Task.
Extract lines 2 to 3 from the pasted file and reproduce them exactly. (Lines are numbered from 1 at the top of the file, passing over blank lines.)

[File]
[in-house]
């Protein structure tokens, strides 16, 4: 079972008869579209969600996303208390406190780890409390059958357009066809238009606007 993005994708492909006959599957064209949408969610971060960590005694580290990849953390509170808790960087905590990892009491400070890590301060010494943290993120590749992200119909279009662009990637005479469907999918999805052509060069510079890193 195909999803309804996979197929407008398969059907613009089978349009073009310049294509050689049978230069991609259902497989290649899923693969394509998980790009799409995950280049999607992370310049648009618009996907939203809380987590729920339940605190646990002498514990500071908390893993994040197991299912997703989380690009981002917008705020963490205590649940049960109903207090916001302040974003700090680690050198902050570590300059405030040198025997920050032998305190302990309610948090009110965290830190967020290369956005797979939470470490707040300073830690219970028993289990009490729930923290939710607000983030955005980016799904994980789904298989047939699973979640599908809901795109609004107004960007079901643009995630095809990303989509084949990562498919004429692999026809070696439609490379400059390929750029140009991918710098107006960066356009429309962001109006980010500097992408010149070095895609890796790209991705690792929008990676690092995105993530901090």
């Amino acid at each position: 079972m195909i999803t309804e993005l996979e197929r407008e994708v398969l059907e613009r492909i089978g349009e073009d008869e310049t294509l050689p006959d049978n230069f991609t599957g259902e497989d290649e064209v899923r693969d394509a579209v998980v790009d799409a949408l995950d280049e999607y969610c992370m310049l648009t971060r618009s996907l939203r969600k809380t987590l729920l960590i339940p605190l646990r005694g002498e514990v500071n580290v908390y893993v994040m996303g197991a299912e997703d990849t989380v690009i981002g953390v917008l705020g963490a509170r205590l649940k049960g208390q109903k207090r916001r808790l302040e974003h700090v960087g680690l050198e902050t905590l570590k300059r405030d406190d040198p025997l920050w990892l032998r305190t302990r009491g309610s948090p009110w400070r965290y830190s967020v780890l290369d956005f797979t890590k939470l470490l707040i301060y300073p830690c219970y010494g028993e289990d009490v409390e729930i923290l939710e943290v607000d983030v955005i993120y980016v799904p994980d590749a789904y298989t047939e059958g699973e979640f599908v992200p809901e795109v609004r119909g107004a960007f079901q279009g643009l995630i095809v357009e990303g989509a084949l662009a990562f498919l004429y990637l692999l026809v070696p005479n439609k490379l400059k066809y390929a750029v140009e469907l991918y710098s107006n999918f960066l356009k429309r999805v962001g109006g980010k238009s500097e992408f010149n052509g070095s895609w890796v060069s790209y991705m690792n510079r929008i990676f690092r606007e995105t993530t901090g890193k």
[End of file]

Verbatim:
């Protein structure tokens, strides 16, 4: 079972008869579209969600996303208390406190780890409390059958357009066809238009606007 993005994708492909006959599957064209949408969610971060960590005694580290990849953390509170808790960087905590990892009491400070890590301060010494943290993120590749992200119909279009662009990637005479469907999918999805052509060069510079890193 195909999803309804996979197929407008398969059907613009089978349009073009310049294509050689049978230069991609259902497989290649899923693969394509998980790009799409995950280049999607992370310049648009618009996907939203809380987590729920339940605190646990002498514990500071908390893993994040197991299912997703989380690009981002917008705020963490205590649940049960109903207090916001302040974003700090680690050198902050570590300059405030040198025997920050032998305190302990309610948090009110965290830190967020290369956005797979939470470490707040300073830690219970028993289990009490729930923290939710607000983030955005980016799904994980789904298989047939699973979640599908809901795109609004107004960007079901643009995630095809990303989509084949990562498919004429692999026809070696439609490379400059390929750029140009991918710098107006960066356009429309962001109006980010500097992408010149070095895609890796790209991705690792929008990676690092995105993530901090």
């Amino acid at each position: 079972m195909i999803t309804e993005l996979e197929r407008e994708v398969l059907e613009r492909i089978g349009e073009d008869e310049t294509l050689p006959d049978n230069f991609t599957g259902e497989d290649e064209v899923r693969d394509a579209v998980v790009d799409a949408l995950d280049e999607y969610c992370m310049l648009t971060r618009s996907l939203r969600k809380t987590l729920l960590i339940p605190l646990r005694g002498e514990v500071n580290v908390y893993v994040m996303g197991a299912e997703d990849t989380v690009i981002g953390v917008l705020g963490a509170r205590l649940k049960g208390q109903k207090r916001r808790l302040e974003h700090v960087g680690l050198e902050t905590l570590k300059r405030d406190d040198p025997l920050w990892l032998r305190t302990r009491g309610s948090p009110w400070r965290y830190s967020v780890l290369d956005f797979t890590k939470l470490l707040i301060y300073p830690c219970y010494g028993e289990d009490v409390e729930i923290l939710e943290v607000d983030v955005i993120y980016v799904p994980d590749a789904y298989t047939e059958g699973e979640f599908v992200p809901e795109v609004r119909g107004a960007f079901q279009g643009l995630i095809v357009e990303g989509a084949l662009a990562f498919l004429y990637l692999l026809v070696p005479n439609k490379l400059k066809y390929a750029v140009e469907l991918y710098s107006n999918f960066l356009k429309r999805v962001g109006g980010k238009s500097e992408f010149n052509g070095s895609w890796v060069s790209y991705m690792n510079r929008i990676f690092r606007e995105t993530t901090g890193k």